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The 1st STTM Technology Workshop: Modulating plant microRNAs using Short Tandem Target Mimic (STTM)

Institution: Michigan Technological University
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Why This Project Is Important 

Short Tandem Target Mimic (STTM) has been demonstrated to effectively inactivate microRNAs in plants (1-13). Supported by the NSF-PGRP program, a 10-day workshop will be offered to introduce the STTM technology and provide training on using this technology to study the function of specific microRNA in plants. During the workshop, students will learn the construction of STTM and examine the transgenic STTM plants mainly in Arabidopsis and other available crops. The workshop is composed of demonstration experiments and lectures given by the principal investigators. Trainees will learn key miRNA technology for their future career development such as going for graduate studies and developing small business biotech companies.

Project Description 

Small RNAs, including microRNAs (miRNAs) and small interfering RNAs (siRNAs), play central roles in growth and development, epigenetics, genome integrity, defense against pathogen infection, and responses to environmental changes in plants. miRNAs are especially important in controlling plant development, productivity, and responses to biotic and abiotic stresses by negatively regulating gene expression at the post-transcriptional level. Hundreds to thousands of miRNAs have been identified from dozens of plant species. However, their roles in plant development and response against various pathogens and other stresses are largely unknown. This project will integrate the most recent cutting-edge genomics technology into the study of miRNAs in crop plants. Students at all levels of education will be engaged in a variety of activities including teaching, training, learning workshops, and technology-extension. The project will provide research training in small tandem target mimic (STTM) technology, rice transformation, and functional studies of miRNAs for postdoctoral associates, graduate and undergraduate students. Underrepresented minorities and women, as well as students from the Upper Peninsula region of Great Lakes, will be targeted and recruited. The project will also organize and hold a training workshop in STTM construction. The knowledge provided by this project will be disseminated to the public at large through informal talks at appropriate community venues.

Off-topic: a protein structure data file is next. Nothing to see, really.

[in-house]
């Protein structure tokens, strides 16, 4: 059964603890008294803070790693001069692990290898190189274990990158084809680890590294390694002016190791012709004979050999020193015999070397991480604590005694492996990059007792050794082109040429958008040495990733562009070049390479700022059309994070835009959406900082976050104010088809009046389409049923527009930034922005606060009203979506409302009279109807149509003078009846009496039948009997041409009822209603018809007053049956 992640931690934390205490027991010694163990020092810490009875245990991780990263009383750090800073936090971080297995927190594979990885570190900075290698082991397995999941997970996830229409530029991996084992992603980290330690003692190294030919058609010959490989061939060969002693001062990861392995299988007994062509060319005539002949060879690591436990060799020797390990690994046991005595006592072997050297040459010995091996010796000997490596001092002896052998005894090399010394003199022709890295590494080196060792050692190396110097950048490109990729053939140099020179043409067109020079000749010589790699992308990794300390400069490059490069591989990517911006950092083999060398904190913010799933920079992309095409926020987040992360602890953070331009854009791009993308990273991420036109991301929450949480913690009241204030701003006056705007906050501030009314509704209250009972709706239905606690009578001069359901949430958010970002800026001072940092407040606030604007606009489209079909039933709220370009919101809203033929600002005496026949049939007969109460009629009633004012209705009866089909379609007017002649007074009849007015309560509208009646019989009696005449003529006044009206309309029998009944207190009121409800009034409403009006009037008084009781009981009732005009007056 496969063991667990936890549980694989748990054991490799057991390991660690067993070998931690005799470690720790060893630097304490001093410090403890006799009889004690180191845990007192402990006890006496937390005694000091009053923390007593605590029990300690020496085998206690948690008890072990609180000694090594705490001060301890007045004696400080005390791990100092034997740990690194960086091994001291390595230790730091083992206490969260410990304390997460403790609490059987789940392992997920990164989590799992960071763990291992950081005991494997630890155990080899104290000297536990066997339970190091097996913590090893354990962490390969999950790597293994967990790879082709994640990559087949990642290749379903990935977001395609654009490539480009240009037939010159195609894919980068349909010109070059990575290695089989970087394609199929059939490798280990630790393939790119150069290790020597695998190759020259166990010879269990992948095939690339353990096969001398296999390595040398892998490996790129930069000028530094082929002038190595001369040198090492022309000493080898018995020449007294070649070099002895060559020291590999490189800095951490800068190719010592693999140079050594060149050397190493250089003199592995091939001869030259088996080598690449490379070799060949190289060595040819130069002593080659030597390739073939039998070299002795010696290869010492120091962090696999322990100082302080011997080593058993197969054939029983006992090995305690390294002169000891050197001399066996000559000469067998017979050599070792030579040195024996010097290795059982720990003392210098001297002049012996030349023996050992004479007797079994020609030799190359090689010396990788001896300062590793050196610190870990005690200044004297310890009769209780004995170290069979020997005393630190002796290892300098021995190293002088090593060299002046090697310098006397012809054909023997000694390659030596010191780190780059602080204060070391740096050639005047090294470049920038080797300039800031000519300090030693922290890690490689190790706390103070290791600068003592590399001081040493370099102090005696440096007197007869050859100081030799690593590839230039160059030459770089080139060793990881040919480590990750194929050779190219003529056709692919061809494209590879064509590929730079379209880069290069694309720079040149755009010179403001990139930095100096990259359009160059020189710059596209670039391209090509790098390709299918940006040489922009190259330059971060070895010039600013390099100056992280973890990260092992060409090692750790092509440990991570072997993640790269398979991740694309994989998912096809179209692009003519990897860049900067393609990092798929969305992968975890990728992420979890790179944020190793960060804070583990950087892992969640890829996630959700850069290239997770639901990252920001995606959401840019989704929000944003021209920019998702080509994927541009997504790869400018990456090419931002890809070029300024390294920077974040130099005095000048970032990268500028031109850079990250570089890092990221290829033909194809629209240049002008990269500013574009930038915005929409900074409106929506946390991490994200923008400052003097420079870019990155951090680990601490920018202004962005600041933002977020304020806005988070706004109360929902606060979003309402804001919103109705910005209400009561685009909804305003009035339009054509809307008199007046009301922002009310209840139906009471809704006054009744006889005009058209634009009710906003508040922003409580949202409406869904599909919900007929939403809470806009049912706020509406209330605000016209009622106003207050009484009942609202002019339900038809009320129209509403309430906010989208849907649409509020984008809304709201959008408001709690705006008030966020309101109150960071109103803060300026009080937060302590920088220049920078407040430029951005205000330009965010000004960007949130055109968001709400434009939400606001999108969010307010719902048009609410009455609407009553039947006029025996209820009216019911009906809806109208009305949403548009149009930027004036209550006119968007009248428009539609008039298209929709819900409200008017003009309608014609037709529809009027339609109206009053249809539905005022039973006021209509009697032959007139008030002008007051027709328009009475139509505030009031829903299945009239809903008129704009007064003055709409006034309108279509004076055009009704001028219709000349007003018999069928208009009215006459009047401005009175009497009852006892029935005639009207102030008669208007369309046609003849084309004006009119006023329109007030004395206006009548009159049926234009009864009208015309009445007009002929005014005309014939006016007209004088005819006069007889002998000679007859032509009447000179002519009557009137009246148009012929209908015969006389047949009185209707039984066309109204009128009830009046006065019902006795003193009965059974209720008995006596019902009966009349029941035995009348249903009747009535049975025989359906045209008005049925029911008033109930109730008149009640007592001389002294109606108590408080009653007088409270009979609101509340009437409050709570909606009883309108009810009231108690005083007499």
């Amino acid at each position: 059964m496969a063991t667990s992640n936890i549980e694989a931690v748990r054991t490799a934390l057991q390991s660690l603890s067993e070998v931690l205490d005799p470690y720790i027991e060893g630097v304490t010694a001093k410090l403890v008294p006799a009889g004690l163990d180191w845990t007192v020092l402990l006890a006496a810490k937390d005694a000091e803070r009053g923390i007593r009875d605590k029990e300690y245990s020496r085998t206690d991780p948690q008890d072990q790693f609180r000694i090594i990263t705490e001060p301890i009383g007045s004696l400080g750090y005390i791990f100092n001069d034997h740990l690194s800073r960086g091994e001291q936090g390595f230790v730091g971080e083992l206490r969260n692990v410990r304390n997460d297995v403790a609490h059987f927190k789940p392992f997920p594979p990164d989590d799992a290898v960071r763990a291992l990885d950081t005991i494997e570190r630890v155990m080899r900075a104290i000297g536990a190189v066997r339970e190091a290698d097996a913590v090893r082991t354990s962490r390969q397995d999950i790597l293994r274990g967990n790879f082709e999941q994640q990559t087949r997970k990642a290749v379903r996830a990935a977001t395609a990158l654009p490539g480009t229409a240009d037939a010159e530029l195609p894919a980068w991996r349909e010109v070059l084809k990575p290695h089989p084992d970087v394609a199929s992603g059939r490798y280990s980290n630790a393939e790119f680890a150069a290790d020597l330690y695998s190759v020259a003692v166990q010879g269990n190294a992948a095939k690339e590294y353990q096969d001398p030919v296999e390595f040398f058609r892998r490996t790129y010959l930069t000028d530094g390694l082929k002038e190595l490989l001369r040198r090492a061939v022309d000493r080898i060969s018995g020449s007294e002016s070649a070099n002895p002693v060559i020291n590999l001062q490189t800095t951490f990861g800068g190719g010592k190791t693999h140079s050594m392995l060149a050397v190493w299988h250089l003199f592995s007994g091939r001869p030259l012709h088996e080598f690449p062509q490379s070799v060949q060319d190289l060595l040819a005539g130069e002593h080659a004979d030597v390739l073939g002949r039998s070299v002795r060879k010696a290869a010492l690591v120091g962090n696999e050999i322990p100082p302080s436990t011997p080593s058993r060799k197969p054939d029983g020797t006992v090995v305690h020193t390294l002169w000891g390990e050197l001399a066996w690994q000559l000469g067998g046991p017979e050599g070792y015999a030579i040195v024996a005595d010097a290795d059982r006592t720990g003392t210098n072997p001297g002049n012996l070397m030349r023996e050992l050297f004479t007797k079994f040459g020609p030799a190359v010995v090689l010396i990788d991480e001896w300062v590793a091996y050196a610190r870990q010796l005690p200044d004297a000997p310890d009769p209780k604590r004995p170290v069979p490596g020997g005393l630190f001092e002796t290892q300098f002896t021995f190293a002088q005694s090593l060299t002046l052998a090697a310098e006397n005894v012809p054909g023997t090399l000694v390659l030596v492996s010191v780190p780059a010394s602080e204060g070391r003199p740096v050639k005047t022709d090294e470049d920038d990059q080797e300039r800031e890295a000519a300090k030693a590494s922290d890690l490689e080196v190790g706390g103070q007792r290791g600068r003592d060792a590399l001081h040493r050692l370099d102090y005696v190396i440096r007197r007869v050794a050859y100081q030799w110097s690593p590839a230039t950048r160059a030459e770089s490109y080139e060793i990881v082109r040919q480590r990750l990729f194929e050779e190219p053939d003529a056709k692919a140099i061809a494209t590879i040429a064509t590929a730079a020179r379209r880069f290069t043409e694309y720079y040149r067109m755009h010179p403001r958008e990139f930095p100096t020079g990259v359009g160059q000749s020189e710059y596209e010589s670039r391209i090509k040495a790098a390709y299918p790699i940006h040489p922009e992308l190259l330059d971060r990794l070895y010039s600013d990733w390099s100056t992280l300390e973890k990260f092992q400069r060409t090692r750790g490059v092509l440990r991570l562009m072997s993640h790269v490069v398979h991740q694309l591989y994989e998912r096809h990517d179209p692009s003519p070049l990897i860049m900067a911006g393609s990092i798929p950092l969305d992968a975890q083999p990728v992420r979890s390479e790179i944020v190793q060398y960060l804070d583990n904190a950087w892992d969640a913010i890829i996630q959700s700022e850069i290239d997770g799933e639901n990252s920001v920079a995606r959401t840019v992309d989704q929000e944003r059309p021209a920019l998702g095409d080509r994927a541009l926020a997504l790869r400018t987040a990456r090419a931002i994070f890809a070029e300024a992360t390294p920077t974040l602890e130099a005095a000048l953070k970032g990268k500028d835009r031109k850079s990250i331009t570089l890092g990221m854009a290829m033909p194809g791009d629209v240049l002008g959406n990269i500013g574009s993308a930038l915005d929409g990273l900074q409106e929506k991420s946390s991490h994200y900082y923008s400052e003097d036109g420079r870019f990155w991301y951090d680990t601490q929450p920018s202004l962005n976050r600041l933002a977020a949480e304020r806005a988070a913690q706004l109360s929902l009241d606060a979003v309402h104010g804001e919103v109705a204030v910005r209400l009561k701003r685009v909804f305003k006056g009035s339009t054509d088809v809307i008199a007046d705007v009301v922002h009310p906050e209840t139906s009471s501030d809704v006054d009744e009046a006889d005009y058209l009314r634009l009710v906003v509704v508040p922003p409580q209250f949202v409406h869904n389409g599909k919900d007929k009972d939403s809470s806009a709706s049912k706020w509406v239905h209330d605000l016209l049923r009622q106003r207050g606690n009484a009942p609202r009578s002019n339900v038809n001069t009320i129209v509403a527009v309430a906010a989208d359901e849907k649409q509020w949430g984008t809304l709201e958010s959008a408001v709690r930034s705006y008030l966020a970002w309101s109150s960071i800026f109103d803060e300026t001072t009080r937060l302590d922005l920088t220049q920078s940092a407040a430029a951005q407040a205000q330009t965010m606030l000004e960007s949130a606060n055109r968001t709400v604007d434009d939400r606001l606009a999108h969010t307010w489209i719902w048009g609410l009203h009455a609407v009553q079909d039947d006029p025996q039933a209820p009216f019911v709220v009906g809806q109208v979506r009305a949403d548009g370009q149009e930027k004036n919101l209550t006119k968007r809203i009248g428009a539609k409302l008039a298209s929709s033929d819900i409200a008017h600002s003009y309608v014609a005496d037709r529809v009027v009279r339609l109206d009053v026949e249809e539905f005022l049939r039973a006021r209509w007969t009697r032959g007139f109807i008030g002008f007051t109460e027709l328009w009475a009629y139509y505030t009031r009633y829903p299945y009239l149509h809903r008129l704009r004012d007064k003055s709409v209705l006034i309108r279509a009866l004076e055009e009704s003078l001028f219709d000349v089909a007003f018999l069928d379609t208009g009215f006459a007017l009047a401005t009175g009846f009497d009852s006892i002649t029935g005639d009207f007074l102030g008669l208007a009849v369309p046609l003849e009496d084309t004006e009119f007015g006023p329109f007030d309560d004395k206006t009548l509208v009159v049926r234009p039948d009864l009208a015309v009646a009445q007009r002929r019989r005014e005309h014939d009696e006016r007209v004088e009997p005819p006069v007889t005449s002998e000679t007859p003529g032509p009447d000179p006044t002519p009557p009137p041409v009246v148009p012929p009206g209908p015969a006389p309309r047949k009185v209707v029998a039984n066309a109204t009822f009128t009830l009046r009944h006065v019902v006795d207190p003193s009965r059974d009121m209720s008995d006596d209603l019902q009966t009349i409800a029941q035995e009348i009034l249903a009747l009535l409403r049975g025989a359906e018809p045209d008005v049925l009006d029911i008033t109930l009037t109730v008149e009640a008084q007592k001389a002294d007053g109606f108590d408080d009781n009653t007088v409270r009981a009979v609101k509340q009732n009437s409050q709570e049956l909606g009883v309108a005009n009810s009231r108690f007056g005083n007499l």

This work will address key mechanistic hypotheses regarding miRNA evolution by answering important questions:

  • Why do plants need so many miRNAs?
  • Are they essential?
  • What are their functional conservation and diversification in different plant lineages?

This project will develop miRNA "knockdown" populations in selected agriculturally important crops as a pilot project using the recently developed STTM technology. These mutant populations will be further used to investigate the functional conservation and diversification of six highly conserved families of plant miRNAs, and to study the regulatory role of miRNAs in plant-microbe interactions. The project will provide a resource database, application and service for web-based materials transfer and distribution. All sequence data will be deposited at Gene Expression Omnibus (GEO). STTM constructs, STTM seeds of rice, maize, Arabidopsis and soybean for use in basic biology in plant science and crop improvement will be available upon request. Trainees can be graduates, undergraduates, visiting scholars in the US and around the world. We will select 10 trainees geographically and support them to join in the workshop with a full travel and lodging coverage.

To organize the workshop, the selected trainees will need to register the workshop ($1,000 registration fee) online through this website.

How to apply:

Please send email to gtang1@mtu.edu. In the email, please include your CV, statement of research interest, and letter support of your mentor or supervisor.

Time and location:

The training workshop will start on December 15, 2017 and will last to December 25, 2017 at Michigan Tech University.

Contact information:

Guiliang Tang, Ph.D. and Professor Department of Biological Sciences, Michigan Technological University Dow Environmental Sciences and Engineering Building - Room 406 1400 Townsend Drive Houghton, MI 49931-1295 Phone: 906-487-2174 (Office); 906-281-8710 (Cell). Email: gtang1@mtu.edu

Meet the Researcher

Guiliang Tang

Dr. Tang conducted his graduate research on the catabolic pathway of the essential amino acid lysine in the laboratory of Dr. Gad Galili at the Weizmann Institute of Sciences, Israel. He then moved to the laboratory of Dr. Phillip D. Zamore at the University of Massachusetts Medical School for his post-doctoral research on plant RNA interference (RNAi) and microRNA (miRNA) pathways. He established his independent Gene Suppression Laboratory at the University of Kentucky (UK) and became a tenured Associate Professor there. In October 2011, he moved from UK to Michigan Technological University (MTU) at the Michigan’s Upper Peninsula (U. P.) for a family reunion and enjoyed the first winter time with much outdoor activities with his wife and kids. In May 2016, he became a full professor.



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$4,000
of $10,000 fund goal
The average donation for this project is $1000
33
days left
40%
funded
$1,000
last

What Your Donation Can Help Us Do: 

  • Training students, post-docs, and visiting scholars.
Although there are no rewards for this project, all donors will receive an email receipt with tax-deduction information.
NSF will support this workshop with a budget $48,171.72. Registration fee: $1,000/student; 10 trainee will be selected for joining this workshop. Trainee's travel and lodging will be covered.

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